In Pictures: 8 things you might not know about Android

Some lesser-known facts about Google's mobile OS

  • Android factoids Being as popular as it is, much of Android is a relatively open book to those with even a passing knowledge of the smartphone world. But there's also plenty that the mobile user on the street probably doesn't know about the little green droid.

  • It wasn't Google's idea Android actually began life as the brainchild of Andy Rubin, who founded Android Inc. in October 2003 with the aim of creating a new mobile platform. Google bought Android Inc. and hired Rubin and several others in August 2005.

  • It almost didn't work out Android almost immediately ran out of cash after its founding, only to be saved, according to Businessweek, by technology legend Steve Perlman.

  • The Nexus line was a hot rumor years before the Nexus One People were predicting the "gPhone" (big whiff on the name there, guys) as early as 2007. The Nexus One came out in 2010.

  • Microsoft thought it would be a non-event Microsoft's Scott Horn, then head of the Windows Mobile marketing team, told Engadget after Android's release that "I don't understand the impact they are going to have." (Cue sad trombone sound.) (Image: Scott Horn now works for Seagate.)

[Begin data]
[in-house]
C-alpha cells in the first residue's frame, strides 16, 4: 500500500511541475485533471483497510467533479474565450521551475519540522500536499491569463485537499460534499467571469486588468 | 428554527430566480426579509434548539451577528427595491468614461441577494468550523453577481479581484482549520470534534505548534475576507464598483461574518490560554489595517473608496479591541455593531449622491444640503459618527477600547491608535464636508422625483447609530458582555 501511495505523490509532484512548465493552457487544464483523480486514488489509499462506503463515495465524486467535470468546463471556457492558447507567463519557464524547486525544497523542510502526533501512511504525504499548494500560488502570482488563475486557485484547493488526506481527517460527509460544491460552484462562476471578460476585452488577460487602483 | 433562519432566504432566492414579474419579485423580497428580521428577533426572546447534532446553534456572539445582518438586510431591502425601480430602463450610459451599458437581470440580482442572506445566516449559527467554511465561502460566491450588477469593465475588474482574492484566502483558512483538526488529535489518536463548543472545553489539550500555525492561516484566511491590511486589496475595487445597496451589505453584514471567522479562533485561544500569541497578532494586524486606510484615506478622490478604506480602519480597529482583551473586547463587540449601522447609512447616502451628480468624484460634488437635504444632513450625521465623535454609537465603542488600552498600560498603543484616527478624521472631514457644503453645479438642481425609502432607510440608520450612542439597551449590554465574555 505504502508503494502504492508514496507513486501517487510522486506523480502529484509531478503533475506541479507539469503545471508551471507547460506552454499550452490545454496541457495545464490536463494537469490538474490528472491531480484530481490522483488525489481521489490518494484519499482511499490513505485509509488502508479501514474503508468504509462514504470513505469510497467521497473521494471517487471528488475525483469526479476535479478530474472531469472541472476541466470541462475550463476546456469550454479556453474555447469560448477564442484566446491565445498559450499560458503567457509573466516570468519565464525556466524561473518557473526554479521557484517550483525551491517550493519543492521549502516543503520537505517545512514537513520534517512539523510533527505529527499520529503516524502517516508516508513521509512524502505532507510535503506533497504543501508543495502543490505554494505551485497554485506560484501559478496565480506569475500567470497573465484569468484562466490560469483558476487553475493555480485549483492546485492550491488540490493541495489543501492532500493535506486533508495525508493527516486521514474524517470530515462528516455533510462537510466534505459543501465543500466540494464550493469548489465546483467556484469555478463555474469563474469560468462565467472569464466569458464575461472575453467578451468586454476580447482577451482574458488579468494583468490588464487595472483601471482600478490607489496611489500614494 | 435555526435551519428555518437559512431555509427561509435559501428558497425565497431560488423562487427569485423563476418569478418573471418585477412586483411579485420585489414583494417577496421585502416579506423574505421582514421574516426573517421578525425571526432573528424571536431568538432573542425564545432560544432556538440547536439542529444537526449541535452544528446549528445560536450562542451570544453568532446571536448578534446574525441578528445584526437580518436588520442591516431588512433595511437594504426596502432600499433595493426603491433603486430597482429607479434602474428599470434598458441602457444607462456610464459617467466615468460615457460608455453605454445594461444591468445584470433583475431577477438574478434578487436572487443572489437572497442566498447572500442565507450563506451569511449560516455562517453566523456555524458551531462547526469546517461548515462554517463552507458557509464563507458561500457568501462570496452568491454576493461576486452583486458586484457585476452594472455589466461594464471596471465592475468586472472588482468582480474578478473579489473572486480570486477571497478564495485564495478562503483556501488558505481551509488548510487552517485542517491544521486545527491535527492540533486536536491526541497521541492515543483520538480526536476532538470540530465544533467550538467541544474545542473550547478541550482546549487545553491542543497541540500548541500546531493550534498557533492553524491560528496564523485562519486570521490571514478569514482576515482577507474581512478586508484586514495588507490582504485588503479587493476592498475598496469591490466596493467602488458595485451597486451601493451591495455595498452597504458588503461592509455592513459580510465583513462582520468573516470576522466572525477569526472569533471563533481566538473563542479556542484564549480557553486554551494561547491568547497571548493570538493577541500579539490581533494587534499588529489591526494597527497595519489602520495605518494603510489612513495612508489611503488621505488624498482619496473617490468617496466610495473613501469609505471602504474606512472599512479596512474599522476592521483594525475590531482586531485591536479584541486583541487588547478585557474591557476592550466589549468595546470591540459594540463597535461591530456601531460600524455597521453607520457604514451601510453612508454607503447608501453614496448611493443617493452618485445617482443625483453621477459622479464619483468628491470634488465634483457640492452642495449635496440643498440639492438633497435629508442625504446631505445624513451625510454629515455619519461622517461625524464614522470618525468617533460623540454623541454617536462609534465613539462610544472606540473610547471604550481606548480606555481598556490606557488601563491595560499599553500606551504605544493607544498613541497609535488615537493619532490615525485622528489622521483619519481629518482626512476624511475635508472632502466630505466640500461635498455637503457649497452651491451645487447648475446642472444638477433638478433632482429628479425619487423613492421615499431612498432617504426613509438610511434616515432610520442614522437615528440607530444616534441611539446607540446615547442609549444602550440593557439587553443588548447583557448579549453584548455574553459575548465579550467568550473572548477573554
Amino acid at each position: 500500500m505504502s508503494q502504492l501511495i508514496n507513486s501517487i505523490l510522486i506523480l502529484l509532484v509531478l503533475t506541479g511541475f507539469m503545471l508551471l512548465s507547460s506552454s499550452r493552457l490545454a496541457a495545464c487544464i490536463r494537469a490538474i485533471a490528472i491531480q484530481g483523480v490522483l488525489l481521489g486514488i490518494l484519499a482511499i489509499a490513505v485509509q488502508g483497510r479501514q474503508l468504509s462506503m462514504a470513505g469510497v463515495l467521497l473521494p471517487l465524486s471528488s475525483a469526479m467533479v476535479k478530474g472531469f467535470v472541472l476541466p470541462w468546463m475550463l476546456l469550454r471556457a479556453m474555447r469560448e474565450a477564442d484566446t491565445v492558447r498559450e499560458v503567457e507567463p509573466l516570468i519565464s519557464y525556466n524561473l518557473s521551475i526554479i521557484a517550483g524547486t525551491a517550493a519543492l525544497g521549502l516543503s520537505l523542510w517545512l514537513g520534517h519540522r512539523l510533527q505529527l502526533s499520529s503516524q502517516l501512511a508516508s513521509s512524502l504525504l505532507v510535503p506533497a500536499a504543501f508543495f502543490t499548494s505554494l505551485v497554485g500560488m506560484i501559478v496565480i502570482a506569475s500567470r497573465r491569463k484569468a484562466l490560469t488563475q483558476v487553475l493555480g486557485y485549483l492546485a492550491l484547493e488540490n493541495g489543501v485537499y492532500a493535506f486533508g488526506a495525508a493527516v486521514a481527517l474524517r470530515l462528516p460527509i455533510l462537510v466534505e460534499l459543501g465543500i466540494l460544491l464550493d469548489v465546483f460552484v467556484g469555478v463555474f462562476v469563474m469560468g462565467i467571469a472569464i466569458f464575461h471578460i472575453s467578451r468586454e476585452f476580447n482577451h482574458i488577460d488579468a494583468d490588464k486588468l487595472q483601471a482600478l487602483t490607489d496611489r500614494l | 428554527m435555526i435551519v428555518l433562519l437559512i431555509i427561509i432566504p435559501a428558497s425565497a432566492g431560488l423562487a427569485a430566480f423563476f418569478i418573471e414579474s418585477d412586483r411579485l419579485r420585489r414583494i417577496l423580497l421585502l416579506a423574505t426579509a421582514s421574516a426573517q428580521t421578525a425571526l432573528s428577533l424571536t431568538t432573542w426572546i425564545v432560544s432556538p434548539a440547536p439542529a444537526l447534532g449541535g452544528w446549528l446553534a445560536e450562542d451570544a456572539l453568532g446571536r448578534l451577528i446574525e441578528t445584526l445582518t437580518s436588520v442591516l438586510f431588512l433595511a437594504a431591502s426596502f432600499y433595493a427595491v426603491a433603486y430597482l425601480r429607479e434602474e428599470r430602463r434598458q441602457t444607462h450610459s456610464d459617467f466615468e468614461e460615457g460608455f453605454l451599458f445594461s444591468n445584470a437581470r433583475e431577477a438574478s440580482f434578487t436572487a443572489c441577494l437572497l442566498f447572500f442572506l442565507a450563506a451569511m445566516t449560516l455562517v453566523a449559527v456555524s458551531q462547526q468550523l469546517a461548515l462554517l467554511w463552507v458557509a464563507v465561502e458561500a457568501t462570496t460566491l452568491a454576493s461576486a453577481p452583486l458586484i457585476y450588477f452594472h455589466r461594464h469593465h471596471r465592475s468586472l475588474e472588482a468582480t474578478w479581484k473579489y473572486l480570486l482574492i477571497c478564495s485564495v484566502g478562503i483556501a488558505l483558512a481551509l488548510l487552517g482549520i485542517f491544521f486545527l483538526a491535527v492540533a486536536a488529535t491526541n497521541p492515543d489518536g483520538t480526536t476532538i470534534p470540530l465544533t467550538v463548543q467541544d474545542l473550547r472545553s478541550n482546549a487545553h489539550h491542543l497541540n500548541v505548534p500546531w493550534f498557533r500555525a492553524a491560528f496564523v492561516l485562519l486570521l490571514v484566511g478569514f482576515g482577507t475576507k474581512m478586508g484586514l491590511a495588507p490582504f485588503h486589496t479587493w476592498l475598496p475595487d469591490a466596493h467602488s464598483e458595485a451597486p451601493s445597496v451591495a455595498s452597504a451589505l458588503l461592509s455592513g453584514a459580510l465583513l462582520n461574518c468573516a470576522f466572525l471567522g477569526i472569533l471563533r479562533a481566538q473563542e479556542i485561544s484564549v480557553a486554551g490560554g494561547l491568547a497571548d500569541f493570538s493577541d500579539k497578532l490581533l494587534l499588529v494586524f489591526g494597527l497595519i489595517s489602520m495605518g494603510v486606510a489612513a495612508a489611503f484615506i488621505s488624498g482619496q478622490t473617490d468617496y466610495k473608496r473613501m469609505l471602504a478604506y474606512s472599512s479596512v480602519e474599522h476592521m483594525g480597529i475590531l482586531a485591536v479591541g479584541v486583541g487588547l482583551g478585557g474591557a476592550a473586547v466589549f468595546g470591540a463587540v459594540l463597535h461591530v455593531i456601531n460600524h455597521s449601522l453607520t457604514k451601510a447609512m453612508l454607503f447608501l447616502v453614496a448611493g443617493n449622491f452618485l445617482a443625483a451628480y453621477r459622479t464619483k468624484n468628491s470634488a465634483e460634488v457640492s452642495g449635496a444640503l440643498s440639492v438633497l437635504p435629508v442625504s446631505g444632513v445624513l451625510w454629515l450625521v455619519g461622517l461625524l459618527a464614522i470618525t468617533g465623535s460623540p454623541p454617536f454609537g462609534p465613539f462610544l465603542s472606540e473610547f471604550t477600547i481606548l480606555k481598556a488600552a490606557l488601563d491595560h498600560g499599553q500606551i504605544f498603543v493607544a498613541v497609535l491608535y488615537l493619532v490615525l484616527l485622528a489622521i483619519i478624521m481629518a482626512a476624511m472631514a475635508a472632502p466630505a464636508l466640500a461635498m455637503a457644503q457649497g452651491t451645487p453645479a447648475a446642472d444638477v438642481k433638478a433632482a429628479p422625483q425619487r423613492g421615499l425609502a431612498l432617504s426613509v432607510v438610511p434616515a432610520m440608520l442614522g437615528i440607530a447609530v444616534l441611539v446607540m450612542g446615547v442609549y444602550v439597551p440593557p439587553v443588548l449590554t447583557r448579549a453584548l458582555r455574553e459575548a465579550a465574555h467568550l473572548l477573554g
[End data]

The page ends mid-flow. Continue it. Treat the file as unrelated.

• Resolution scaling was introduced in Version 1.6 The ability to automatically scale images based on display size appeared in Donut, or Android 1.6. This paved the way for the huge range of device form factors on the Android market today.

  • There's an Android phone in space Just a month ago, a British firm launched a Nexus One into space, where it will actually control a satellite as part of an experiment to see how well consumer-grade electronics stand up to the rigors of space.

  • Every app you run on your Android phone gets its own virtual machine Each active app on an Android device runs in its own Dalvik VM, which keeps it safely separate from core functions, improves battery life and boosts performance.

  • The first official version code name was NOT a dessert Google's Dan Morrill confirmed in January that the very first alpha version of Android released (in 2007) to internal developers was R2-D2.

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